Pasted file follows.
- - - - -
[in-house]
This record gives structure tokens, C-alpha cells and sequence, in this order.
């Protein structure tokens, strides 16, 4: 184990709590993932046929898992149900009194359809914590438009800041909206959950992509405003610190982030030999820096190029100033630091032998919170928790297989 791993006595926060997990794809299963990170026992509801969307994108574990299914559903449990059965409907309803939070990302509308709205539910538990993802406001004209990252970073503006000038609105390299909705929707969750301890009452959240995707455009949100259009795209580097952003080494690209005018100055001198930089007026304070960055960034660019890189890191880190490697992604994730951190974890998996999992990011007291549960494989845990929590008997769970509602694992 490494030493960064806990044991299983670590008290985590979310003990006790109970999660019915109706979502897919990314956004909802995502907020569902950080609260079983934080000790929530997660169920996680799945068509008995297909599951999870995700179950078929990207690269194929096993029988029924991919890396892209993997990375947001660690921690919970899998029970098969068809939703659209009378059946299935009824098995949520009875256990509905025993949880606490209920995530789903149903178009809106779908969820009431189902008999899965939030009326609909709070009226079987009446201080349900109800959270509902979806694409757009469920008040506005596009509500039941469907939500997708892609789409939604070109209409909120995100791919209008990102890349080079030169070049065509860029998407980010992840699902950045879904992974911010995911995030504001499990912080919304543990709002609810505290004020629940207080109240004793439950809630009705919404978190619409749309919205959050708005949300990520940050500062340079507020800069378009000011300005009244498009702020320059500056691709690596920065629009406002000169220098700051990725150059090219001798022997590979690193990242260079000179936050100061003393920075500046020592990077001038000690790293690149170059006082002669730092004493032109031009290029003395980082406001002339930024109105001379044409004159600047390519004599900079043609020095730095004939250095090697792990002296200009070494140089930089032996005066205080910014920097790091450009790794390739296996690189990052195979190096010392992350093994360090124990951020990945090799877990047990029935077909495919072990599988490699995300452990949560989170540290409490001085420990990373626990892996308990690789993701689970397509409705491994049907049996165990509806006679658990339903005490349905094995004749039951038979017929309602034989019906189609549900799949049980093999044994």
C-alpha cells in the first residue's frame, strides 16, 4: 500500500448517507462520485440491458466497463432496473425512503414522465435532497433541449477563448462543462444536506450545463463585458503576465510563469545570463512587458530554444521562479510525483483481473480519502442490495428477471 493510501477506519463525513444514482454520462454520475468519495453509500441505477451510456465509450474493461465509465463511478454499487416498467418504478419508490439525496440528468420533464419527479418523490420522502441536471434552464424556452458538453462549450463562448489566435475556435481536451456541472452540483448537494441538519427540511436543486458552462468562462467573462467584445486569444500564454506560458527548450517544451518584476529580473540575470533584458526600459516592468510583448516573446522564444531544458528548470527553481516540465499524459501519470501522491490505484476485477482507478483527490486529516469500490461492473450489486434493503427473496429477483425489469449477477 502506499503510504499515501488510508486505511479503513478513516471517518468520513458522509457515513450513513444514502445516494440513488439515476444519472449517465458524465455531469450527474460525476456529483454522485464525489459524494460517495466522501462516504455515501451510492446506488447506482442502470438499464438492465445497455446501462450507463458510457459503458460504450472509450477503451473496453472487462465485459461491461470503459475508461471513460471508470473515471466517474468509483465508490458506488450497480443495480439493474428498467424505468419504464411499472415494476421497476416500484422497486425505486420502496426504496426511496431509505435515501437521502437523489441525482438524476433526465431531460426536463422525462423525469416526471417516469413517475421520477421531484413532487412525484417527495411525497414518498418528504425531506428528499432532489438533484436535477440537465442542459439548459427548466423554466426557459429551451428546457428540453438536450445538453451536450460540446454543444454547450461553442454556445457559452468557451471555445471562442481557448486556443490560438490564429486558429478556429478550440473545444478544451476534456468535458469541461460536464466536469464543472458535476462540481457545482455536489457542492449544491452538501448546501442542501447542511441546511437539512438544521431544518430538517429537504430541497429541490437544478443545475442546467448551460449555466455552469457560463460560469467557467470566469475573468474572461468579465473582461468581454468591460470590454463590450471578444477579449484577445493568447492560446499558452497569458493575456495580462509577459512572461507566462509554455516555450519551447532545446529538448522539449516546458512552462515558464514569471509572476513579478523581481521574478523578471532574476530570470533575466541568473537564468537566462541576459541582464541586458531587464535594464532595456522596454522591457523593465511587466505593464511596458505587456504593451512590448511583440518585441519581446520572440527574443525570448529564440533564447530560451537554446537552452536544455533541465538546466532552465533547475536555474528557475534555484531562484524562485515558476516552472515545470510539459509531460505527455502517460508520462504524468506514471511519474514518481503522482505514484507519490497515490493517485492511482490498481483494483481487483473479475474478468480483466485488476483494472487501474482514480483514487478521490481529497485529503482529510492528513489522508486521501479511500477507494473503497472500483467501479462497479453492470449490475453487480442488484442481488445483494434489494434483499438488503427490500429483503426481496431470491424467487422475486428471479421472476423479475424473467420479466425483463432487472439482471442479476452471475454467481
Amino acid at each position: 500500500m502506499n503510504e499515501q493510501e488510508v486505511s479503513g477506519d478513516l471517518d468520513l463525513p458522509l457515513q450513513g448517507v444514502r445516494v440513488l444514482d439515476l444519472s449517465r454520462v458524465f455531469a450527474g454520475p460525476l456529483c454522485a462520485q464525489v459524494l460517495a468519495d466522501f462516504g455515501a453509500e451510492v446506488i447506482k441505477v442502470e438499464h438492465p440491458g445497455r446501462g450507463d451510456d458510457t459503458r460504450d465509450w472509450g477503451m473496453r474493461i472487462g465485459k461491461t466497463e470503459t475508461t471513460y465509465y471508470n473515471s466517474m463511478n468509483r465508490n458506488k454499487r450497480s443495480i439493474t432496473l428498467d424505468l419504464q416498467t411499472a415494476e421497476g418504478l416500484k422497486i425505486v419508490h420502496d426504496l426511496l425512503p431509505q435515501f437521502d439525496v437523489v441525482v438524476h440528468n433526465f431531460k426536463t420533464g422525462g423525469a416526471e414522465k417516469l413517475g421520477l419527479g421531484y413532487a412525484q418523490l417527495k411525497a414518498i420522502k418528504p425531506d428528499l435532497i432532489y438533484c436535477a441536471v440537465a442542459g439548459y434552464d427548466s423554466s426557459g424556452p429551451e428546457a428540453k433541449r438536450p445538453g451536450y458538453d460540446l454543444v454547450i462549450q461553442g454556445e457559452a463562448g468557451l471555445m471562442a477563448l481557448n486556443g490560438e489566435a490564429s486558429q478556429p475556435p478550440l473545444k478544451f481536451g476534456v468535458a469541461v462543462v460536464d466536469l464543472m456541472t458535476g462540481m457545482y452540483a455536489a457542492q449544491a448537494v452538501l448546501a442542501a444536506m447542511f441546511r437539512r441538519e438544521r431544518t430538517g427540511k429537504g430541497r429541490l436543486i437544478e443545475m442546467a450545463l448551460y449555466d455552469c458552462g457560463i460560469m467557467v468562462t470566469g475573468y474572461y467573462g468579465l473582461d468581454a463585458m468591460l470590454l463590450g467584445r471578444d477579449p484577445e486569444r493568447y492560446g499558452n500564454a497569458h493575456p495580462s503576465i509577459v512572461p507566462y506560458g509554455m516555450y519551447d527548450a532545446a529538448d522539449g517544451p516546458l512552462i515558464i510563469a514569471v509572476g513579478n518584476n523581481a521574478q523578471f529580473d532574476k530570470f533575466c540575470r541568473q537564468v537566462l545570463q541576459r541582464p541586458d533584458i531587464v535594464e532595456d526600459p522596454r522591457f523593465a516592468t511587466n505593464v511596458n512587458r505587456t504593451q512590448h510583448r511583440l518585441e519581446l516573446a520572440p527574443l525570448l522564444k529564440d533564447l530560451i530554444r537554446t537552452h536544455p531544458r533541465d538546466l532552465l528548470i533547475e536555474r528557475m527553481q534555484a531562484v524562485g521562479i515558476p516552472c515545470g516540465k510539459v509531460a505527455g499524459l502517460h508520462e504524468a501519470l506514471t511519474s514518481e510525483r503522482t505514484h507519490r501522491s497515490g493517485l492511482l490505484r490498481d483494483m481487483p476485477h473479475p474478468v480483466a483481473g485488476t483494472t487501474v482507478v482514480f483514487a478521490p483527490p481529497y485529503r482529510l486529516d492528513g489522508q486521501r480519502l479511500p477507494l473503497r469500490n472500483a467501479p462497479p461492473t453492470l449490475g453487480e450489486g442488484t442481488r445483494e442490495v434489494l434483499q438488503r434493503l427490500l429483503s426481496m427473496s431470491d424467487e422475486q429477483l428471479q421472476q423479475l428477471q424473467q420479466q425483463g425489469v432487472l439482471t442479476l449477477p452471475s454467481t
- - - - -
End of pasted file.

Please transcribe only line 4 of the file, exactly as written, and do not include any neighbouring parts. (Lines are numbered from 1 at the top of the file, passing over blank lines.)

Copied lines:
C-alpha cells in the first residue's frame, strides 16, 4: 500500500448517507462520485440491458466497463432496473425512503414522465435532497433541449477563448462543462444536506450545463463585458503576465510563469545570463512587458530554444521562479510525483483481473480519502442490495428477471 493510501477506519463525513444514482454520462454520475468519495453509500441505477451510456465509450474493461465509465463511478454499487416498467418504478419508490439525496440528468420533464419527479418523490420522502441536471434552464424556452458538453462549450463562448489566435475556435481536451456541472452540483448537494441538519427540511436543486458552462468562462467573462467584445486569444500564454506560458527548450517544451518584476529580473540575470533584458526600459516592468510583448516573446522564444531544458528548470527553481516540465499524459501519470501522491490505484476485477482507478483527490486529516469500490461492473450489486434493503427473496429477483425489469449477477 502506499503510504499515501488510508486505511479503513478513516471517518468520513458522509457515513450513513444514502445516494440513488439515476444519472449517465458524465455531469450527474460525476456529483454522485464525489459524494460517495466522501462516504455515501451510492446506488447506482442502470438499464438492465445497455446501462450507463458510457459503458460504450472509450477503451473496453472487462465485459461491461470503459475508461471513460471508470473515471466517474468509483465508490458506488450497480443495480439493474428498467424505468419504464411499472415494476421497476416500484422497486425505486420502496426504496426511496431509505435515501437521502437523489441525482438524476433526465431531460426536463422525462423525469416526471417516469413517475421520477421531484413532487412525484417527495411525497414518498418528504425531506428528499432532489438533484436535477440537465442542459439548459427548466423554466426557459429551451428546457428540453438536450445538453451536450460540446454543444454547450461553442454556445457559452468557451471555445471562442481557448486556443490560438490564429486558429478556429478550440473545444478544451476534456468535458469541461460536464466536469464543472458535476462540481457545482455536489457542492449544491452538501448546501442542501447542511441546511437539512438544521431544518430538517429537504430541497429541490437544478443545475442546467448551460449555466455552469457560463460560469467557467470566469475573468474572461468579465473582461468581454468591460470590454463590450471578444477579449484577445493568447492560446499558452497569458493575456495580462509577459512572461507566462509554455516555450519551447532545446529538448522539449516546458512552462515558464514569471509572476513579478523581481521574478523578471532574476530570470533575466541568473537564468537566462541576459541582464541586458531587464535594464532595456522596454522591457523593465511587466505593464511596458505587456504593451512590448511583440518585441519581446520572440527574443525570448529564440533564447530560451537554446537552452536544455533541465538546466532552465533547475536555474528557475534555484531562484524562485515558476516552472515545470510539459509531460505527455502517460508520462504524468506514471511519474514518481503522482505514484507519490497515490493517485492511482490498481483494483481487483473479475474478468480483466485488476483494472487501474482514480483514487478521490481529497485529503482529510492528513489522508486521501479511500477507494473503497472500483467501479462497479453492470449490475453487480442488484442481488445483494434489494434483499438488503427490500429483503426481496431470491424467487422475486428471479421472476423479475424473467420479466425483463432487472439482471442479476452471475454467481